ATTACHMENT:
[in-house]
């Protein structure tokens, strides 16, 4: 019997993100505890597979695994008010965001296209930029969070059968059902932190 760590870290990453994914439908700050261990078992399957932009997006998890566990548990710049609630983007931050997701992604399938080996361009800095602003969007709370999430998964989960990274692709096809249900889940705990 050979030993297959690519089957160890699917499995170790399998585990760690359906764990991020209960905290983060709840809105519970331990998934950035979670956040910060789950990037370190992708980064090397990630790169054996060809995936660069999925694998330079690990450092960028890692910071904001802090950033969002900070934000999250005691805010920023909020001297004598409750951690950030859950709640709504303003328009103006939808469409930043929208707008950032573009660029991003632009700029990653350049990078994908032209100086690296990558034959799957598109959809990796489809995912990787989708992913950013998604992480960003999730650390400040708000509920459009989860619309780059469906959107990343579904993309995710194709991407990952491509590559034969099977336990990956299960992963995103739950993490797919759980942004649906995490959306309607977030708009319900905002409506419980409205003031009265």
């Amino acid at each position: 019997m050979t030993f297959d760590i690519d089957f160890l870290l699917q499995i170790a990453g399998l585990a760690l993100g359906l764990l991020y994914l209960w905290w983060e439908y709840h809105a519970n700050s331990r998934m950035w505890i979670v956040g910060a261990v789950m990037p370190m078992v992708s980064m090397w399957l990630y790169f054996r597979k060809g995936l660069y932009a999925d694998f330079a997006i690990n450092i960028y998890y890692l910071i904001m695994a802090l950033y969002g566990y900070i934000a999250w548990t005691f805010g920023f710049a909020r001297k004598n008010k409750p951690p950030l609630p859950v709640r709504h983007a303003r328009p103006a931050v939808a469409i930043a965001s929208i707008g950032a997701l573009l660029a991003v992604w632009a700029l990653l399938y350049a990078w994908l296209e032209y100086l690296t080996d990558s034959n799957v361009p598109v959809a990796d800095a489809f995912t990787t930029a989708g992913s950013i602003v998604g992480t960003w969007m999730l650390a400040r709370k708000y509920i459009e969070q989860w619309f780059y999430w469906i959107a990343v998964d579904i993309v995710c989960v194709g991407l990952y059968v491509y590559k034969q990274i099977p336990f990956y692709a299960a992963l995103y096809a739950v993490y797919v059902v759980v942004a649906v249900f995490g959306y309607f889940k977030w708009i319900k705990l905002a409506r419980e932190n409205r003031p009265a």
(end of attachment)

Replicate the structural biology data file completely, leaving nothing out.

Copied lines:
[in-house]
């Protein structure tokens, strides 16, 4: 019997993100505890597979695994008010965001296209930029969070059968059902932190 760590870290990453994914439908700050261990078992399957932009997006998890566990548990710049609630983007931050997701992604399938080996361009800095602003969007709370999430998964989960990274692709096809249900889940705990 050979030993297959690519089957160890699917499995170790399998585990760690359906764990991020209960905290983060709840809105519970331990998934950035979670956040910060789950990037370190992708980064090397990630790169054996060809995936660069999925694998330079690990450092960028890692910071904001802090950033969002900070934000999250005691805010920023909020001297004598409750951690950030859950709640709504303003328009103006939808469409930043929208707008950032573009660029991003632009700029990653350049990078994908032209100086690296990558034959799957598109959809990796489809995912990787989708992913950013998604992480960003999730650390400040708000509920459009989860619309780059469906959107990343579904993309995710194709991407990952491509590559034969099977336990990956299960992963995103739950993490797919759980942004649906995490959306309607977030708009319900905002409506419980409205003031009265």
């Amino acid at each position: 019997m050979t030993f297959d760590i690519d089957f160890l870290l699917q499995i170790a990453g399998l585990a760690l993100g359906l764990l991020y994914l209960w905290w983060e439908y709840h809105a519970n700050s331990r998934m950035w505890i979670v956040g910060a261990v789950m990037p370190m078992v992708s980064m090397w399957l990630y790169f054996r597979k060809g995936l660069y932009a999925d694998f330079a997006i690990n450092i960028y998890y890692l910071i904001m695994a802090l950033y969002g566990y900070i934000a999250w548990t005691f805010g920023f710049a909020r001297k004598n008010k409750p951690p950030l609630p859950v709640r709504h983007a303003r328009p103006a931050v939808a469409i930043a965001s929208i707008g950032a997701l573009l660029a991003v992604w632009a700029l990653l399938y350049a990078w994908l296209e032209y100086l690296t080996d990558s034959n799957v361009p598109v959809a990796d800095a489809f995912t990787t930029a989708g992913s950013i602003v998604g992480t960003w969007m999730l650390a400040r709370k708000y509920i459009e969070q989860w619309f780059y999430w469906i959107a990343v998964d579904i993309v995710c989960v194709g991407l990952y059968v491509y590559k034969q990274i099977p336990f990956y692709a299960a992963l995103y096809a739950v993490y797919v059902v759980v942004a649906v249900f995490g959306y309607f889940k977030w708009i319900k705990l905002a409506r419980e932190n409205r003031p009265a």